Recognising God’s help

Written by Charles Ekong

24/04/2023

It occurred to me recently that God has a stake in my life. His interest is akin to that of a majority stakeholder in a firm. Think about it, if you paid an incalculable price to free a young man from bondage and then adopted him into your family, wouldn’t you be exceedingly invested in the outcomes of his life? Sometimes, we unwittingly amplify the devil’s determination to ruin the lives of believers, yet God is far more invested in our success than Satan is in our demise. The difference is God has principles and integrity, and the devil has neither, which can make his approach seem more menacing. Yet, Scripture emphasises that nothing can separate us from God’s love [Romans 8:31-35]. He’s eternally commited to His own. In contrast, Satan leaves if we resist him because he’s only interested in thwarting God’s purposes [James 4:7]. Human beings are only a means to an end for him – the epitome of selfishness.

When we understand and appreciate why and how invested God is in our lives, we can boldly approach His throne of grace for the help and mercy we need [Hebrews 4:14-16]. We’ll do so not as strangers, unsure of the response we’ll receive, but as sons and daughters secure in the benevolence of our loving Father [Ephesians 2:19]. Jesus promised never to leave or forsake us [Deuteronomy 31:6,8, John 14:18]. He also said He would send us The Helper who would be with us forever [John 14:16]. Those promises imply two things: first, in this life, followers of Jesus will always need help, and second, that help will always be available. As I mentioned in an earlier blog, believing in God and His integrity is crucial to experiencing His promises. That said, I’m convinced it’s vital to understand how God’s help manifests in our lives. 

In the fable of the drowning man, the main character is stranded in a flood on a rooftop, waiting for help. He prayed for deliverance, and shortly after, a rowboat came along. The man declined to enter the boat because he was waiting for God to help him. Next, a motorboat arrived on the scene. Again, he rejected the rescue because he was waiting for divine assistance. Lastly, a rescue helicopter came along, and the pilot threw down a rope and urged the man to grab it so he could airlift him to safety. Yet again, the stranded man declined the help because he was waiting for God to save him. Unsurprisingly, he eventually drowned and showed up in heaven, asking why God let him die despite his faith. What might be a humorous fable may become our reality if we don’t learn to recognise God’s help when it comes.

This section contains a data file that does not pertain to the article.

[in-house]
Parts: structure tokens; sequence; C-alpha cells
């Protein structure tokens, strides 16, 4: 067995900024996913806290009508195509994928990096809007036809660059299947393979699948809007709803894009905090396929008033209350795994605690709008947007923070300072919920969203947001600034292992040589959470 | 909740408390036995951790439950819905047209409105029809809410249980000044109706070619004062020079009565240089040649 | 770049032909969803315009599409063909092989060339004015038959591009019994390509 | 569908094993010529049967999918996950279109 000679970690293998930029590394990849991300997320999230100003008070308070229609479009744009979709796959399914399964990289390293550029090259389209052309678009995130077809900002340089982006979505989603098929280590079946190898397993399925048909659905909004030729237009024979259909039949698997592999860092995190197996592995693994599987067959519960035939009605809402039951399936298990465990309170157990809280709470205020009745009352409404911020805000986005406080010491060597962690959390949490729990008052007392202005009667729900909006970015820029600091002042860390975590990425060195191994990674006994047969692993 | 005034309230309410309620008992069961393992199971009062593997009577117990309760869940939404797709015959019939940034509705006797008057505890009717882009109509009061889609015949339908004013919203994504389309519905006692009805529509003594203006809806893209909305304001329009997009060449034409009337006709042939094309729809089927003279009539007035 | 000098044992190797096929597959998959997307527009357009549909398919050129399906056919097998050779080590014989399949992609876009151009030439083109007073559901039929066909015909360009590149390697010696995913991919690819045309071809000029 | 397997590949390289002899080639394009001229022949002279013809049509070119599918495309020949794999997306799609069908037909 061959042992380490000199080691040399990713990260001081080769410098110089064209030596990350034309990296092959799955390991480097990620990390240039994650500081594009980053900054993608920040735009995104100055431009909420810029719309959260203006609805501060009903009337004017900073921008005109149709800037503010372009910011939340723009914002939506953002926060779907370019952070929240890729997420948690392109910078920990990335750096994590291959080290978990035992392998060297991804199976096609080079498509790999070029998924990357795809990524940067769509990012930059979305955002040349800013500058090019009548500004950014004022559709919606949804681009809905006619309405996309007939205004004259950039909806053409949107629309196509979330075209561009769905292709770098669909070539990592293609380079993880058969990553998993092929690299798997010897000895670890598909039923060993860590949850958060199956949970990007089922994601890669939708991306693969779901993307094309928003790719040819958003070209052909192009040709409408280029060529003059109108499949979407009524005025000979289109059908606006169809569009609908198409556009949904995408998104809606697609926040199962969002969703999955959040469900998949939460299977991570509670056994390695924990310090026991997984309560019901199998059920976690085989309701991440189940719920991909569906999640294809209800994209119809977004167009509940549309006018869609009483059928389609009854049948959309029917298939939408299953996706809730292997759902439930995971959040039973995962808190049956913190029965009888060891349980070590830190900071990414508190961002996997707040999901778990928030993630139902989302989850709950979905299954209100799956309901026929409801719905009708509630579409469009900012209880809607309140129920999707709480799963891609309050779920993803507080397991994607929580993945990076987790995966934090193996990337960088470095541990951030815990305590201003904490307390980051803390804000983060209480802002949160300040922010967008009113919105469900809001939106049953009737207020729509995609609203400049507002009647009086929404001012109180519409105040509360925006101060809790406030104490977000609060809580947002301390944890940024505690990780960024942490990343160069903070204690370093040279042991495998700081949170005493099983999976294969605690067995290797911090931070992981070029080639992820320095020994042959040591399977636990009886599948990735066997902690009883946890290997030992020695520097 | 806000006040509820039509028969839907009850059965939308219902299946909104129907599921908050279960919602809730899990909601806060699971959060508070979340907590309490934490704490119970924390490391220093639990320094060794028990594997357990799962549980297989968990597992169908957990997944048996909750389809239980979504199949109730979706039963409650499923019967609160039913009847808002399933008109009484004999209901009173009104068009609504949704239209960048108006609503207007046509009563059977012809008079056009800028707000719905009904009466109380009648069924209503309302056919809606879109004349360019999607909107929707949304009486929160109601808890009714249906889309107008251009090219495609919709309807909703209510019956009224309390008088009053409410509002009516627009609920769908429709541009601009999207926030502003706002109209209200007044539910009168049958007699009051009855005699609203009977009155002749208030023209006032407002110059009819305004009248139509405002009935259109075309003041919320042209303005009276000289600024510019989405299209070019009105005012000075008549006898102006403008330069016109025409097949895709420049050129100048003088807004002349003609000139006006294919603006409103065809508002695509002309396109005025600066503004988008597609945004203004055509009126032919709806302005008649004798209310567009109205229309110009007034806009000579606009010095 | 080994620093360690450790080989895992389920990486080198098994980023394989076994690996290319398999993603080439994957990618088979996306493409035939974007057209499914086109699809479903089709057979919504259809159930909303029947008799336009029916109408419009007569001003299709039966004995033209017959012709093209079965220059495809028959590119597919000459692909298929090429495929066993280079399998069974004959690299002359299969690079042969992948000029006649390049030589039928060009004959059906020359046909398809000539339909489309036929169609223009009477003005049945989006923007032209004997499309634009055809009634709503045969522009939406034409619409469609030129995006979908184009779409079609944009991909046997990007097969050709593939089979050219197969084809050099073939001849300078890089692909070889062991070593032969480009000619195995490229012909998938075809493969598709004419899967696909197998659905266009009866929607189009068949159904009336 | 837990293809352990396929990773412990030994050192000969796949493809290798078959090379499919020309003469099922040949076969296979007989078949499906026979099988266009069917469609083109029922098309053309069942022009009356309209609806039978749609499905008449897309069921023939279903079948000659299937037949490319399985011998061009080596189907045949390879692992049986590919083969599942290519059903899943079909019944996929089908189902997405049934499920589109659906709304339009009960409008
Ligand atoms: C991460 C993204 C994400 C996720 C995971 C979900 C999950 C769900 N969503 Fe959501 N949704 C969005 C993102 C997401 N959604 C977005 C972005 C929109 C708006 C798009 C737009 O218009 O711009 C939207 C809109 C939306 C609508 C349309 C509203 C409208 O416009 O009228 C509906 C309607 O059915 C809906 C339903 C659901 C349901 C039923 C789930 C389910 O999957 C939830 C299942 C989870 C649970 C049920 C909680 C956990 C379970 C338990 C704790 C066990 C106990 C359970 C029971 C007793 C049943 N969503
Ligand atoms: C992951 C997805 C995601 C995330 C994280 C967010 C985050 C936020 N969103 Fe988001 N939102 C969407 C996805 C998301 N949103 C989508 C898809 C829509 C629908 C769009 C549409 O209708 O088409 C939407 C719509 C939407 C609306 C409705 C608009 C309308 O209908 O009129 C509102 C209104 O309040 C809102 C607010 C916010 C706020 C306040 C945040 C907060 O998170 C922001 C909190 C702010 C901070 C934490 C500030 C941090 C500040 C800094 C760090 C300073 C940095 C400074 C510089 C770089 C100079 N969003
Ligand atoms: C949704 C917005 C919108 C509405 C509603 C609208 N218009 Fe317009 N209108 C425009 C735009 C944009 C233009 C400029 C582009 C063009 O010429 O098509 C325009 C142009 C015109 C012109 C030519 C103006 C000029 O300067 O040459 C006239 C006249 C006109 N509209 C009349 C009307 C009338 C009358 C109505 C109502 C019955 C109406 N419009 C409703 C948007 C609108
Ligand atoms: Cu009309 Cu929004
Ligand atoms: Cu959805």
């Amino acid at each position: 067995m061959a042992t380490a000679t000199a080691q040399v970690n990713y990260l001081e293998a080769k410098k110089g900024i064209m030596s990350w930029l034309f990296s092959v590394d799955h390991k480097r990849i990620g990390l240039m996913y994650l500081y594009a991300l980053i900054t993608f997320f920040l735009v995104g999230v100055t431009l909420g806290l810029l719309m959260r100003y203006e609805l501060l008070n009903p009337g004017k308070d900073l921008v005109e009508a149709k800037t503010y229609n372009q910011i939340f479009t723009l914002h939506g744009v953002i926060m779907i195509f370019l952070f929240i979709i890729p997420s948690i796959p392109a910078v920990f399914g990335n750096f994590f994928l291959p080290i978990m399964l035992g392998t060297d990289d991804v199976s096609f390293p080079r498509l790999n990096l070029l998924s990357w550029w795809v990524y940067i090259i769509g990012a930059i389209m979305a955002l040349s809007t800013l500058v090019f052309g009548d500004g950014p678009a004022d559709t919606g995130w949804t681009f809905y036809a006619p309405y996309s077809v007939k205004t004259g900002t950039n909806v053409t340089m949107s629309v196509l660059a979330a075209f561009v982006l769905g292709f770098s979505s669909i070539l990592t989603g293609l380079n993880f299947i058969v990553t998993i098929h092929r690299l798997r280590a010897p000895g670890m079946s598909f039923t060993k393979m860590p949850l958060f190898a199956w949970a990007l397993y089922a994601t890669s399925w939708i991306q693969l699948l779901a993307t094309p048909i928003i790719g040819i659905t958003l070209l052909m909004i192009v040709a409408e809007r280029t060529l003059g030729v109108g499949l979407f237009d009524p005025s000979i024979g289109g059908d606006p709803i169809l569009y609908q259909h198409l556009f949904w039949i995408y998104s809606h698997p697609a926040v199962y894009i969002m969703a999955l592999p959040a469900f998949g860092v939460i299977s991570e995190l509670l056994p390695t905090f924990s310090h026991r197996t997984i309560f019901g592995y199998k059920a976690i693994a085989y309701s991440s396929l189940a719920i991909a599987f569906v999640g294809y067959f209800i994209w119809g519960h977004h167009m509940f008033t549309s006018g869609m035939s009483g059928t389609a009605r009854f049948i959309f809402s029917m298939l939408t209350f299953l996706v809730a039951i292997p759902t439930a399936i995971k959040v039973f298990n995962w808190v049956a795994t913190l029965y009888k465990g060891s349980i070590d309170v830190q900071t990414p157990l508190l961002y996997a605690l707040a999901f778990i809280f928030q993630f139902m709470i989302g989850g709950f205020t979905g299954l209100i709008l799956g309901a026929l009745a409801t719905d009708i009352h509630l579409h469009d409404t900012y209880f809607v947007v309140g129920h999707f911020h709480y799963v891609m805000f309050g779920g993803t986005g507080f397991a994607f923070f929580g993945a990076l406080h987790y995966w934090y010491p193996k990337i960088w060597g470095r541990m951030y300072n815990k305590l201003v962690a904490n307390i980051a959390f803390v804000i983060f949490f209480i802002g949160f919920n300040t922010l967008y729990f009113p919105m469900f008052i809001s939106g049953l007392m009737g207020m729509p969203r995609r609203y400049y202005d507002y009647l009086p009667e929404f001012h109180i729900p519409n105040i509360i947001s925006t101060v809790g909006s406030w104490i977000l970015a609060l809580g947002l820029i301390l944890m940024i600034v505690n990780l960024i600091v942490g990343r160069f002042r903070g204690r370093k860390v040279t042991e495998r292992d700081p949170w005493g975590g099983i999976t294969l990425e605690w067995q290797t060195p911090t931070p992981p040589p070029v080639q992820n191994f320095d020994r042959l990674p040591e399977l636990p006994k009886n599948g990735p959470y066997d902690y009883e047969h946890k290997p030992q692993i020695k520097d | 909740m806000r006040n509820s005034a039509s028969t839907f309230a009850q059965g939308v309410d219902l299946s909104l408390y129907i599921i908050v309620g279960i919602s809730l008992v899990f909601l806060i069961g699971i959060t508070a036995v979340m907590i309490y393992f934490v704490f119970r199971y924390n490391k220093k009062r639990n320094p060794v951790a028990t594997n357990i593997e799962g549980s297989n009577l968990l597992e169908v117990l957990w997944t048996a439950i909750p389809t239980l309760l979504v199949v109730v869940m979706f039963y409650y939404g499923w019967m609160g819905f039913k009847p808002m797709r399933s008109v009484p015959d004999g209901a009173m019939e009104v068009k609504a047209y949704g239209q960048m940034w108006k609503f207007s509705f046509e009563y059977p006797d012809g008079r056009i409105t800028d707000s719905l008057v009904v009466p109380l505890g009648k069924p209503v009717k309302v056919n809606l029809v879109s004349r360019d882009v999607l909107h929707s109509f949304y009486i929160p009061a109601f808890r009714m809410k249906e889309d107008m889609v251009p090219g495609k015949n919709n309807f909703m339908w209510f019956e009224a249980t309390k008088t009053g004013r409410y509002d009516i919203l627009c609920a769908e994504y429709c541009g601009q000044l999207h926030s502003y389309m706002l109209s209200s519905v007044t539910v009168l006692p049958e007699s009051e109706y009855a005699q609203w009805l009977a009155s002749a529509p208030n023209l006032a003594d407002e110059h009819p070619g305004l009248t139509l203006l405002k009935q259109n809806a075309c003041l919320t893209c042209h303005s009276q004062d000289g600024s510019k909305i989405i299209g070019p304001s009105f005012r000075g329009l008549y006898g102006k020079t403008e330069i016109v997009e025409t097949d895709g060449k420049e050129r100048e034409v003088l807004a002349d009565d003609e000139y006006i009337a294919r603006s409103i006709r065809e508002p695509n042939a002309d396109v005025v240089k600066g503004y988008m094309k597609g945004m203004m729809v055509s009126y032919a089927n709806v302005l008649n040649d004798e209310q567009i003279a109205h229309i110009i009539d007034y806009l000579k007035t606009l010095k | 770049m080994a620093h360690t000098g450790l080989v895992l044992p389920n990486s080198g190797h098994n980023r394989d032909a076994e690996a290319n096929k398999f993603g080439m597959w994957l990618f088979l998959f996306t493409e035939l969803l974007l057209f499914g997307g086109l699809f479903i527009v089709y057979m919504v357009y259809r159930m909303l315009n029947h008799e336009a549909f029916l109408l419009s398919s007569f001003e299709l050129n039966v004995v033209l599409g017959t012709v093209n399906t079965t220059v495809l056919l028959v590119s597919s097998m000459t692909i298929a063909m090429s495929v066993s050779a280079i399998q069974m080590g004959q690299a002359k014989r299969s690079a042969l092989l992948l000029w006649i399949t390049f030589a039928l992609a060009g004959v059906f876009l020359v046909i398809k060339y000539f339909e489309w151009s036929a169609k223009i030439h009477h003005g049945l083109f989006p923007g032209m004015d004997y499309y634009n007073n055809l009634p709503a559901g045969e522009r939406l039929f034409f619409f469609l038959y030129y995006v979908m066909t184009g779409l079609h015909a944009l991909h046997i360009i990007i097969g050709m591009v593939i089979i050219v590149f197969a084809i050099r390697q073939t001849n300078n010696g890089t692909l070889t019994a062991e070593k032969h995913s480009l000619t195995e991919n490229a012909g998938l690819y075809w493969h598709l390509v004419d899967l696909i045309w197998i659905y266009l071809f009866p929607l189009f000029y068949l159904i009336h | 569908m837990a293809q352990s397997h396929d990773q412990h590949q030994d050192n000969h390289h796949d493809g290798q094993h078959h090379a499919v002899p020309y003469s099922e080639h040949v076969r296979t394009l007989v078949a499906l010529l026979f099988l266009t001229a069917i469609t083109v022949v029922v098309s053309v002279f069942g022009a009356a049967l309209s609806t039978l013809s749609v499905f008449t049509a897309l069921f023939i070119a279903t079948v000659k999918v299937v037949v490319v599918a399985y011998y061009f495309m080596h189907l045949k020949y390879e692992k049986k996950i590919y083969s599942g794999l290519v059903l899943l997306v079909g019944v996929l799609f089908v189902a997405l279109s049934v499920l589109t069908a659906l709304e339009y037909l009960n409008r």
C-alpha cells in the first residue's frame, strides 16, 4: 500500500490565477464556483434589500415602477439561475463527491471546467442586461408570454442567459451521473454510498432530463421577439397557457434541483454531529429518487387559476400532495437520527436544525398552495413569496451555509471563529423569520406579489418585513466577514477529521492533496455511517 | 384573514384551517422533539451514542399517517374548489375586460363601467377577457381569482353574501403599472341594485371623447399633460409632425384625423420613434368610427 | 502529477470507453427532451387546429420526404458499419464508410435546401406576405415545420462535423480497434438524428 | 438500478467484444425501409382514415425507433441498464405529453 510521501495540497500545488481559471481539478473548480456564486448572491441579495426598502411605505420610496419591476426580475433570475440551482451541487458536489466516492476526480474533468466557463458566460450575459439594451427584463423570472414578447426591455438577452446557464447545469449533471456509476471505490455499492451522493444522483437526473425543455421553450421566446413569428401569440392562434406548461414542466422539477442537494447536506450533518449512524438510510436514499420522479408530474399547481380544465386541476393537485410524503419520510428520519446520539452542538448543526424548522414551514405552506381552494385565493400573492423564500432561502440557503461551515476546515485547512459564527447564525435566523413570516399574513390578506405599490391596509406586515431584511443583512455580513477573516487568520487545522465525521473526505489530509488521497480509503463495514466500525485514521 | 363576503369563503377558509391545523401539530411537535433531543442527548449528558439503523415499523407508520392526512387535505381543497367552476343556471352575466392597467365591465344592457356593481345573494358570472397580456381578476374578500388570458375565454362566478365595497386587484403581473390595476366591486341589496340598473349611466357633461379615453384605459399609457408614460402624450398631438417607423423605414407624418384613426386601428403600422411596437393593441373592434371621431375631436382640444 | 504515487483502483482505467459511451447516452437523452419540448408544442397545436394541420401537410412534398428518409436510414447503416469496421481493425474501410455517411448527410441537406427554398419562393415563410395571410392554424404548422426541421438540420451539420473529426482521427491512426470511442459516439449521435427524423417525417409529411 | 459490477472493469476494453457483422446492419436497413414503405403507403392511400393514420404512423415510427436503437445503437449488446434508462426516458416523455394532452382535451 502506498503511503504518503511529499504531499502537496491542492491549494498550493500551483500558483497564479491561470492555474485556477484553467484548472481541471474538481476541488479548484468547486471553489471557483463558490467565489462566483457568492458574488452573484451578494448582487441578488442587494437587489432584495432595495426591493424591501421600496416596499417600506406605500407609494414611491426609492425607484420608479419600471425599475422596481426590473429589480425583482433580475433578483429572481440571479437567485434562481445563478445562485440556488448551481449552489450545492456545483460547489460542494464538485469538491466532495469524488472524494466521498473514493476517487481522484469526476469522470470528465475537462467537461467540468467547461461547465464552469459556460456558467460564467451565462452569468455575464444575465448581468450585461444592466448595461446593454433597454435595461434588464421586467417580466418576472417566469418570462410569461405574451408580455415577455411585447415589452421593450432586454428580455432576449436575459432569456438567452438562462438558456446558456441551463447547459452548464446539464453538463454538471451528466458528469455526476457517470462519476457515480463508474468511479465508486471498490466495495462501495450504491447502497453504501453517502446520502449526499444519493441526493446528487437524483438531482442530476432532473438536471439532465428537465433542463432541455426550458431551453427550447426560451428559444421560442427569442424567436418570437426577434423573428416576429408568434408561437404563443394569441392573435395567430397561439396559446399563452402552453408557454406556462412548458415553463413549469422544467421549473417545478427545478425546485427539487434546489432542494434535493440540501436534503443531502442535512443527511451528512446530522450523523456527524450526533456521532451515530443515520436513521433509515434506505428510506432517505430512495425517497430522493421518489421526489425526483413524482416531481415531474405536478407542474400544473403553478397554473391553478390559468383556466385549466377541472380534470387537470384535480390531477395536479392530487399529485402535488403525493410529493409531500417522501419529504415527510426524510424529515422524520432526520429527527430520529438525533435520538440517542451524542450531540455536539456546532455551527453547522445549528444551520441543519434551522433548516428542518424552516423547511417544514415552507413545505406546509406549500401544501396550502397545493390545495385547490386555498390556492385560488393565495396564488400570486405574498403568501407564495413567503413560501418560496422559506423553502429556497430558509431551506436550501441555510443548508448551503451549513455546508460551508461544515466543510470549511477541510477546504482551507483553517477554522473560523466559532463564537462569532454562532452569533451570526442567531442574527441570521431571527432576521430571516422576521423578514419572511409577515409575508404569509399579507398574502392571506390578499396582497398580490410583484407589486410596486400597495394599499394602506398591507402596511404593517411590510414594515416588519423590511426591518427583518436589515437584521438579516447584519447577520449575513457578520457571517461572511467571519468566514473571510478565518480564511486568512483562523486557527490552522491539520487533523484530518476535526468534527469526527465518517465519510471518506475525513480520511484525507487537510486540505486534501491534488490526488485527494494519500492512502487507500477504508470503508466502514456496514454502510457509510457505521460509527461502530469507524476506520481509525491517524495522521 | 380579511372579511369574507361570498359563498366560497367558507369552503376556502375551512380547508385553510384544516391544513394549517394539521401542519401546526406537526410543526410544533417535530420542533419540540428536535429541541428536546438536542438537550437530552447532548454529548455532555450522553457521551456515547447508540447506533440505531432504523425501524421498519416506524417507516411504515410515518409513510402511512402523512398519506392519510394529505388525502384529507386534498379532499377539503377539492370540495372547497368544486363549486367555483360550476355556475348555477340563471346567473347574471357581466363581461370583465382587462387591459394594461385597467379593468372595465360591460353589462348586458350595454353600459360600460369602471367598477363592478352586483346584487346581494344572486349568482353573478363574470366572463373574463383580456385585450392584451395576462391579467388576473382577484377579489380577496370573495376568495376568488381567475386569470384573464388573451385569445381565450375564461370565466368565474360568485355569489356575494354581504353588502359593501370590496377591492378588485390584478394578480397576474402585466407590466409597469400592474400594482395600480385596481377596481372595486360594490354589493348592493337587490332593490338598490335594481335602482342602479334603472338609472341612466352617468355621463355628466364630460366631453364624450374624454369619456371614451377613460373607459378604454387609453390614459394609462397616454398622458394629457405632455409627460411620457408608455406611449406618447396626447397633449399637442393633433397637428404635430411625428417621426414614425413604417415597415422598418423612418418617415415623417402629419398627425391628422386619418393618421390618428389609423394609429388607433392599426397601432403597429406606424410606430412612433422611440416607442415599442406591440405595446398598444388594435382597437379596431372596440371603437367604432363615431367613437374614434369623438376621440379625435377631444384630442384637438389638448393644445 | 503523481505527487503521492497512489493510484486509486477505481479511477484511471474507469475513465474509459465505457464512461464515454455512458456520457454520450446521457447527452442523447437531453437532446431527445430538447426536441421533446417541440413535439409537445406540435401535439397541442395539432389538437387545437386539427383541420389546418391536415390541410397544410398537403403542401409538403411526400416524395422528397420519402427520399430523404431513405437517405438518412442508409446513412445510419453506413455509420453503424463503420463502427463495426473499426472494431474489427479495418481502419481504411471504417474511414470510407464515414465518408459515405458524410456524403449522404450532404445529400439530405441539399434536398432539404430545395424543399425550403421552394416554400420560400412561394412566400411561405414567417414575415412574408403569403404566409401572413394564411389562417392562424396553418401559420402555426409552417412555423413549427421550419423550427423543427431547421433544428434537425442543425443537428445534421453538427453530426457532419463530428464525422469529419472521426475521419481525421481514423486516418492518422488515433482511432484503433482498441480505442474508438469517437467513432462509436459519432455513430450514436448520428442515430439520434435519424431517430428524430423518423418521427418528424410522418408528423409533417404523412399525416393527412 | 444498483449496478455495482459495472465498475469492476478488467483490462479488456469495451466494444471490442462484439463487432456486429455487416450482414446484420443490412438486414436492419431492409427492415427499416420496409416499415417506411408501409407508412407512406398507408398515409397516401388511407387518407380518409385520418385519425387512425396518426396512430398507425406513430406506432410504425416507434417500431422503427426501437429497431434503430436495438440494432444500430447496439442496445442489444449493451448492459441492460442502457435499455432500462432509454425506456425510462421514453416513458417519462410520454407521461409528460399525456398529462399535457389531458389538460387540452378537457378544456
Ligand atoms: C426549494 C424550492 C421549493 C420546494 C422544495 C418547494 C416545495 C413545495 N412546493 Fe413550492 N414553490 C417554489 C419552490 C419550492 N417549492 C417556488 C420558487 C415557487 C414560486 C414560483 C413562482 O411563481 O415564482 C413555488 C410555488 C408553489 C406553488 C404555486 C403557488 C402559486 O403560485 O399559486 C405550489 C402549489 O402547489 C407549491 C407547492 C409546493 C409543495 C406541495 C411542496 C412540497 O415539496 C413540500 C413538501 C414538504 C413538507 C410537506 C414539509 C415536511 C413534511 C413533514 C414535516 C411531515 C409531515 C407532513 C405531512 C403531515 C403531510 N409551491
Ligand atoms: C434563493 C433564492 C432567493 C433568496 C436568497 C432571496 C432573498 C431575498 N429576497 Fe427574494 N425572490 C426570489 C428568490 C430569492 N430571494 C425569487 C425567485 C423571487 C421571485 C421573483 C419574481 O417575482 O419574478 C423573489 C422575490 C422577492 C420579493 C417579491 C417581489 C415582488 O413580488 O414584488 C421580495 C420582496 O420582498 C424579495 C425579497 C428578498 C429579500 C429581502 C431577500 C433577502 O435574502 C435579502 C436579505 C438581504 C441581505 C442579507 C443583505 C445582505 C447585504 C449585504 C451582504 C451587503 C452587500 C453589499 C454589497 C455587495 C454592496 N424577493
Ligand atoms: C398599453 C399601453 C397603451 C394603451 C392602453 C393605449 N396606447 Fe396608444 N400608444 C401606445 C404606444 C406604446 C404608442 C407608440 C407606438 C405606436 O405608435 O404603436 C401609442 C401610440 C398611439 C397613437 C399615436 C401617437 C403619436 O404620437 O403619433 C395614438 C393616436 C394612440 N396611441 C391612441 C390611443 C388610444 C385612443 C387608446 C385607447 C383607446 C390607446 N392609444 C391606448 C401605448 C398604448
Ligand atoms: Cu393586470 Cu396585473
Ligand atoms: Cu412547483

For much of my life, I associated God’s help with only the supernatural display of power. With such a paradigm, I often minimised any assistance that wasn’t miraculous. Unsurprisingly, I didn’t see God come through for me often, which was usually a source of doubt and frustration. A mentor mentioned something recently which encapsulates my mistake: “Disciples of Jesus are called to walk by faith, not miracles”. Of course, there are instances where we need the power of God, but that’s not the only way God intervenes in our lives. Paul, in his letter to the Church in Corinth, told believers that to the chosen, Christ is the power and wisdom of God [1 Corinthians 1:24]. That verse implies that while God’s wisdom might be less conspicuous, it’s just as potent a force as His power to intervene and change our circumstances for good.

Proverbs 8 communicates the value of wisdom probably more than any other chapter in the Bible. We read that wisdom was present at creation [Proverbs 8:22-31]. It’s also indispensable to good kings [Proverbs 8:15-16]. Experience teaches us that some situations require tact and wit more than might, and as you read through Proverbs 8, it becomes evident that access to the wisdom of God is just as advantageous as having access to His power. Take Joseph as an example; he didn’t perform any documented miracles. Yet, with God’s wisdom, he saved Egypt and his family from famine. Elsewhere, Solomon leveraged divine wisdom to elevate Israel to its socio-political zenith during his reign. Scripture is replete with many examples of men and women like Esther and Daniel who achieved great things by making wise choices. It’s a reminder to consistently covet divine wisdom and not just power, especially in our moments of confusion and desperation [Ecclesiastes 10:10, James 1:5].

The story of Joshua and Jericho is a helpful illustration of the value of wisdom. It reminds us that divine wisdom often defies logic. So, if we want to profit from it, we must be willing to subject our minds to the word of God. In the middle of a crisis, the wisdom we need to resolve our predicament may not make sense. We should expect that because God’s wisdom always confounds the wisdom of men and demons [1 Corinthians 1:27, 1 Corinthians 2:6-7]. The instructions that levelled the walls of Jericho made no sense from a human perspective, but Joshua’s childlike obedience brought an incredible breakthrough [Joshua 6:2-5]. Imagine if he refused to act on God’s word because it didn’t make sense or wasn’t what he expected. Thankfully, Joshua recognised that his breakthrough wasn’t coming through might but by following simple instructions. Many, like Jehoshaphat, would follow his example [2 Chronicles 20:15-17].

God uses both His power and wisdom to accomplish His purposes. Look out for both when you need His help. I’ve found it helpful to remember that sometimes God may miraculously turn water into wine instantly. But, on other occasions, He may show me how to get wine from planting grapes. Both are instances of God’s help.

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